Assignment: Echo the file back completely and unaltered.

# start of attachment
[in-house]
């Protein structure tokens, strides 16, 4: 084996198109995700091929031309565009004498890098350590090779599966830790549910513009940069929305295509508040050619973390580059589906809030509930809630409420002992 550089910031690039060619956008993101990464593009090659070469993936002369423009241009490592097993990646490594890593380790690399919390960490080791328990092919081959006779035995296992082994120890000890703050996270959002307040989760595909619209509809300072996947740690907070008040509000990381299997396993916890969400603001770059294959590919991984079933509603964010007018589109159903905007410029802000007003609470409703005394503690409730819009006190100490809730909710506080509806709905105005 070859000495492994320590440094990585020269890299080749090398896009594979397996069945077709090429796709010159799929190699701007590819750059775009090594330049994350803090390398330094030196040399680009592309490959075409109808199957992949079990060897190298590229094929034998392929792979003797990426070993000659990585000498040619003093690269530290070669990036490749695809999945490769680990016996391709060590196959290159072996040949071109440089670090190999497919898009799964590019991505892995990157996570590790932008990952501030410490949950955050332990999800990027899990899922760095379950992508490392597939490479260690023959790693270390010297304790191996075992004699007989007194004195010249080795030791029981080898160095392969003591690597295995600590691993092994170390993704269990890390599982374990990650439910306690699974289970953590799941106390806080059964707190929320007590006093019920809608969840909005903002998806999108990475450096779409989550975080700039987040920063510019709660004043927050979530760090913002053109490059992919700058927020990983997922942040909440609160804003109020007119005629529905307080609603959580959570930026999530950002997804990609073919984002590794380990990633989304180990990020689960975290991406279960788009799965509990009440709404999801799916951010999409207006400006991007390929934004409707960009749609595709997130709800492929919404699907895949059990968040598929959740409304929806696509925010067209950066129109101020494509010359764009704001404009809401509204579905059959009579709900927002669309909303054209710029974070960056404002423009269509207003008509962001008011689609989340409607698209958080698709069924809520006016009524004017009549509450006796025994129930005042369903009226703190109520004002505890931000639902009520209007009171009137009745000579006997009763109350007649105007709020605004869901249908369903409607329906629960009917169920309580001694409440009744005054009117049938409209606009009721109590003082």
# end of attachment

[in-house]
């Protein structure tokens, strides 16, 4: 084996198109995700091929031309565009004498890098350590090779599966830790549910513009940069929305295509508040050619973390580059589906809030509930809630409420002992 550089910031690039060619956008993101990464593009090659070469993936002369423009241009490592097993990646490594890593380790690399919390960490080791328990092919081959006779035995296992082994120890000890703050996270959002307040989760595909619209509809300072996947740690907070008040509000990381299997396993916890969400603001770059294959590919991984079933509603964010007018589109159903905007410029802000007003609470409703005394503690409730819009006190100490809730909710506080509806709905105005 070859000495492994320590440094990585020269890299080749090398896009594979397996069945077709090429796709010159799929190699701007590819750059775009090594330049994350803090390398330094030196040399680009592309490959075409109808199957992949079990060897190298590229094929034998392929792979003797990426070993000659990585000498040619003093690269530290070669990036490749695809999945490769680990016996391709060590196959290159072996040949071109440089670090190999497919898009799964590019991505892995990157996570590790932008990952501030410490949950955050332990999800990027899990899922760095379950992508490392597939490479260690023959790693270390010297304790191996075992004699007989007194004195010249080795030791029981080898160095392969003591690597295995600590691993092994170390993704269990890390599982374990990650439910306690699974289970953590799941106390806080059964707190929320007590006093019920809608969840909005903002998806999108990475450096779409989550975080700039987040920063510019709660004043927050979530760090913002053109490059992919700058927020990983997922942040909440609160804003109020007119005629529905307080609603959580959570930026999530950002997804990609073919984002590794380990990633989304180990990020689960975290991406279960788009799965509990009440709404999801799916951010999409207006400006991007390929934004409707960009749609595709997130709800492929919404699907895949059990968040598929959740409304929806696509925010067209950066129109101020494509010359764009704001404009809401509204579905059959009579709900927002669309909303054209710029974070960056404002423009269509207003008509962001008011689609989340409607698209958080698709069924809520006016009524004017009549509450006796025994129930005042369903009226703190109520004002505890931000639902009520209007009171009137009745000579006997009763109350007649105007709020605004869901249908369903409607329906629960009917169920309580001694409440009744005054009117049938409209606009009721109590003082």